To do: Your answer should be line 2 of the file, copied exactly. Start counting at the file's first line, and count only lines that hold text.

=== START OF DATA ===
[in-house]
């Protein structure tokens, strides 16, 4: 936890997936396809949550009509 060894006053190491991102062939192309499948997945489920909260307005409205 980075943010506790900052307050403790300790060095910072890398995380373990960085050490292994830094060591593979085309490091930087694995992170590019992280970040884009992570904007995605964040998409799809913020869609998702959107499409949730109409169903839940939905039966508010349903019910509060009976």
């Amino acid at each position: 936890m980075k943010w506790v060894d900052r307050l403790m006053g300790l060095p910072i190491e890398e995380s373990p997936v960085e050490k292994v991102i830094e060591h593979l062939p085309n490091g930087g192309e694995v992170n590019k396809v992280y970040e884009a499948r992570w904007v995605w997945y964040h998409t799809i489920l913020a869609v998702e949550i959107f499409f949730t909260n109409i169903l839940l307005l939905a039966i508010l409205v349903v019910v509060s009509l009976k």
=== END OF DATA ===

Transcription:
């Protein structure tokens, strides 16, 4: 936890997936396809949550009509 060894006053190491991102062939192309499948997945489920909260307005409205 980075943010506790900052307050403790300790060095910072890398995380373990960085050490292994830094060591593979085309490091930087694995992170590019992280970040884009992570904007995605964040998409799809913020869609998702959107499409949730109409169903839940939905039966508010349903019910509060009976």